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Prosecutors say emails prove Manafort heavily edited Ukraine op-ed

Prosecutors argue that the opinion piece violates a gag order, and that emails show Manafort made dozens of changes in the draft.
Image: Paul Manafort leaves U.S. District Court after pleading not guilty
Paul Manafort leaves U.S. District Court after pleading not guilty following his indictment on federal charges on Oct. 30, 2017 in Washington. Manafort was indicted on charges of funneling millions of dollars through overseas shell companies.Win McNamee / Getty Images

In a new court filing late Friday, Robert Mueller's prosecutors say Paul Manafort heavily edited an op-ed defending his work in Ukraine that appeared Thursday in a Ukrainian English-language newspaper.

Manafort, former chair of the Trump presidential campaign, has been indicted on multiple counts in Mueller’s Russia probe, and the judge has imposed a gag order on both the defense and the prosecution.

Prosecutors had argued in a filing earlier this week that Manafort’s involvement in writing the op-ed piece violated the judge's gag order, citing the article in their opposition to his request to be released from house arrest on bail. Manafort’s lawyers responded that he had little role in its composition, and was helping Oleg Voloshyn, a former spokesperson for Ukraine's Ministry of Foreign Affairs, write the piece.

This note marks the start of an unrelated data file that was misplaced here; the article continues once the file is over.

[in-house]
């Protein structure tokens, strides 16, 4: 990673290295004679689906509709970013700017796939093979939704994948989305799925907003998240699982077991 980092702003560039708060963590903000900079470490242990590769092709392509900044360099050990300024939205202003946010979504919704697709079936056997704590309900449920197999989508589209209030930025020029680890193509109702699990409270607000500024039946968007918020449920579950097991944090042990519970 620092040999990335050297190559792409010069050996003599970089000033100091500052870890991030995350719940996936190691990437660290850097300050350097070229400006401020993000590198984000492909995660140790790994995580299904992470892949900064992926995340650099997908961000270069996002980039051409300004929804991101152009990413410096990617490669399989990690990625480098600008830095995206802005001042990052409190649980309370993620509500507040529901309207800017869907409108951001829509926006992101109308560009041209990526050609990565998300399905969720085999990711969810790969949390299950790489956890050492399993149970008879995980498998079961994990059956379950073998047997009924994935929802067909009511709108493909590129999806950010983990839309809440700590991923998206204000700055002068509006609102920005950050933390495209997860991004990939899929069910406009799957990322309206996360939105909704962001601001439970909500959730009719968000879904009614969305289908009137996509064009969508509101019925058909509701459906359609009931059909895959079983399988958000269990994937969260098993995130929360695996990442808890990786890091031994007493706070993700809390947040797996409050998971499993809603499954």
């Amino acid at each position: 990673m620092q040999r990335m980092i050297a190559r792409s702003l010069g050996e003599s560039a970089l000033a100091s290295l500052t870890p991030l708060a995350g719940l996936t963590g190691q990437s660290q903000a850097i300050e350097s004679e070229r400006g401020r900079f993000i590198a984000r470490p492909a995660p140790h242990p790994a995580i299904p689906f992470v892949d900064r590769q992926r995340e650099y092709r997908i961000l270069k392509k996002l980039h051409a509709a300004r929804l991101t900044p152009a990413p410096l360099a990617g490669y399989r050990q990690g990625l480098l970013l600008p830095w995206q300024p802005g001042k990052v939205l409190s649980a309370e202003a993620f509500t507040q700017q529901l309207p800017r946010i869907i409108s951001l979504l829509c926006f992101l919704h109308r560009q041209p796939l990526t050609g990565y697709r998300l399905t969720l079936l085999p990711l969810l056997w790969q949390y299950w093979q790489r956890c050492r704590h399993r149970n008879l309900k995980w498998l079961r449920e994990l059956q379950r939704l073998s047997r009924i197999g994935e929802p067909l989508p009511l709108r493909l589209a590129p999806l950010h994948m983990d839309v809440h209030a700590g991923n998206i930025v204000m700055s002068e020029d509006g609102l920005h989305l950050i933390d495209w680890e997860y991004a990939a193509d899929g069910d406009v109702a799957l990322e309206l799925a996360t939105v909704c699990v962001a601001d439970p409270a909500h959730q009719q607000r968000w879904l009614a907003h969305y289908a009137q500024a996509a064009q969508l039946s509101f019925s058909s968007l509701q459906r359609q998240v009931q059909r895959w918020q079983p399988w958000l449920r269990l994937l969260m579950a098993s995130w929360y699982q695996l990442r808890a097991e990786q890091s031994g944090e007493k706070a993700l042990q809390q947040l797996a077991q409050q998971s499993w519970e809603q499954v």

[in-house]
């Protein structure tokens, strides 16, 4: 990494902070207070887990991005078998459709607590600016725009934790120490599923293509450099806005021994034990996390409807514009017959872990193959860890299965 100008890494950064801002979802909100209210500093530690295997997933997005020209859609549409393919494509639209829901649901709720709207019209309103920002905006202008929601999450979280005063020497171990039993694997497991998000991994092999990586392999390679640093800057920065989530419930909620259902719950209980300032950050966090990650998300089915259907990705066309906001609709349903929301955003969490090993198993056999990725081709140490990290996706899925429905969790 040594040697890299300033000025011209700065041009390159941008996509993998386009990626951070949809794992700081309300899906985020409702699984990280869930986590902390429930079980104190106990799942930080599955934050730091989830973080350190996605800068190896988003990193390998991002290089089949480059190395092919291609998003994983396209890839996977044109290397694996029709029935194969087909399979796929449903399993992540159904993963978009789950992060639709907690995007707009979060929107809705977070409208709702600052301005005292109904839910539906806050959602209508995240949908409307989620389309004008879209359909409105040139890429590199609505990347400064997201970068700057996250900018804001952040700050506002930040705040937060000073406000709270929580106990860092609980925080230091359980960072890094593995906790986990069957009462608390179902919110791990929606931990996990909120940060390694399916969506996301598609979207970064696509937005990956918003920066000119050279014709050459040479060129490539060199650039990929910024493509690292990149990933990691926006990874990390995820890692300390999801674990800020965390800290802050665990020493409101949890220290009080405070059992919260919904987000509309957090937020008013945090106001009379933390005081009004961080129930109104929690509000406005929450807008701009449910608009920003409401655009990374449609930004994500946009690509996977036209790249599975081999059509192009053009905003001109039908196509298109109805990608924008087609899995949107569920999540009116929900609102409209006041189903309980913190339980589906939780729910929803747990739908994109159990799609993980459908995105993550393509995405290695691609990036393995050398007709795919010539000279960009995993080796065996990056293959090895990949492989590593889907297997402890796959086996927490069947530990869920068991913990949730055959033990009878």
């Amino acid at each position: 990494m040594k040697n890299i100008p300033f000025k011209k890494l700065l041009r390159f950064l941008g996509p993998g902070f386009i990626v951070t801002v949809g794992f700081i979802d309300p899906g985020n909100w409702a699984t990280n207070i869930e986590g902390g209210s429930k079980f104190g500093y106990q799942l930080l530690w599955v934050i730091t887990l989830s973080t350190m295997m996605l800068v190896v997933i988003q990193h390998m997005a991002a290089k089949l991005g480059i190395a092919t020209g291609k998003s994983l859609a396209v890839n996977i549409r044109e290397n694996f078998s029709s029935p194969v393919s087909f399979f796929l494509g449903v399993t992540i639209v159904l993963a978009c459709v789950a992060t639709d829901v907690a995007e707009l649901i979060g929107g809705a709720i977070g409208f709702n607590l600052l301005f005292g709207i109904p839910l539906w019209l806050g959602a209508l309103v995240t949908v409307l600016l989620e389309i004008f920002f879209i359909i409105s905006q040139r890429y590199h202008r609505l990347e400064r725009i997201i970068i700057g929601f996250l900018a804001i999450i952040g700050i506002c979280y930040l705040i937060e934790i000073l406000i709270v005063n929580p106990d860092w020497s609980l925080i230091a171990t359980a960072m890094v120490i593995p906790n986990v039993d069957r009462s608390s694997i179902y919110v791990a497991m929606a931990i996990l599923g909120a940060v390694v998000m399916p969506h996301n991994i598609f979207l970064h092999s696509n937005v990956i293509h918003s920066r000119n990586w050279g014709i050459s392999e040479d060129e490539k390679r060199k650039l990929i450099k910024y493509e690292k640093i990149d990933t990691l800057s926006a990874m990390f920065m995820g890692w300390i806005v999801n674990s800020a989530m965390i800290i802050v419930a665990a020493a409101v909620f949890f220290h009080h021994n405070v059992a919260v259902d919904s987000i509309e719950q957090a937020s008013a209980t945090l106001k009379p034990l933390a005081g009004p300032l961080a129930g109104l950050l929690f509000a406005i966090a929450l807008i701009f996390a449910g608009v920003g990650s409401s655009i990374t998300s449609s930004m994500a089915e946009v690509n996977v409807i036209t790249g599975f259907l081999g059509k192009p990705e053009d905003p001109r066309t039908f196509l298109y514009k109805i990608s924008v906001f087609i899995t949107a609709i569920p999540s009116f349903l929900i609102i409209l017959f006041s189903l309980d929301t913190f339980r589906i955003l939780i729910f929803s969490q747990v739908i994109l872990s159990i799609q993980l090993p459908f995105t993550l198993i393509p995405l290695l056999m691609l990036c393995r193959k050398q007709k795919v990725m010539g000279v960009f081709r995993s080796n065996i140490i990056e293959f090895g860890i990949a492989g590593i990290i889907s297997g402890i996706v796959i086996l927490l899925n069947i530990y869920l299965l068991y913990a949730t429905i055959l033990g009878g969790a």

Image: Manafort appears in the  U.S. Federal Court
An court drawing of former Trump 2016 campaign chairman Paul Manafort appears in the U.S. Federal Court during his arraignment on twelve federal charges.Reuters

But in a document attached to Friday's filing, prosecutors say Manafort engaged in a line-by-line edit of the draft, making dozens of changes. "Manafort cannot bring himself to state that he had a role in drafting the op-ed, although that fact is established by irrefutable evidence."

Related: Manafort, Gates charged with conspiracy in Mueller investigation

It shows, the prosecutors say, that he can't be trusted. They say it's another reason why the conditions of his bail should not be relaxed.

Prosecutors also said Voloshyn was not the principal author of the piece, but that Manafort was working with Konstantin Kilimnik. In their earlier filing, prosecutors had said Manafort was working with an unnamed individual with ties to Russian intelligence. In Friday’s filing, they said that Kilimnik was the man they meant. Kilimnik worked closely with Manafort in Ukraine, where Manafort earned millions as a political consultant.

Another author of the piece, according to the filing, was Rick Gates, Manafort’s U.S. business partner. Gates was also indicted by Mueller and is under the same gag order.

Manafort was indicted by a federal grand jury in October on seven charges, including money laundering and failing to disclose his lobbying efforts on behalf of a pro-Russian political party in Ukraine. He has pleaded not guilty.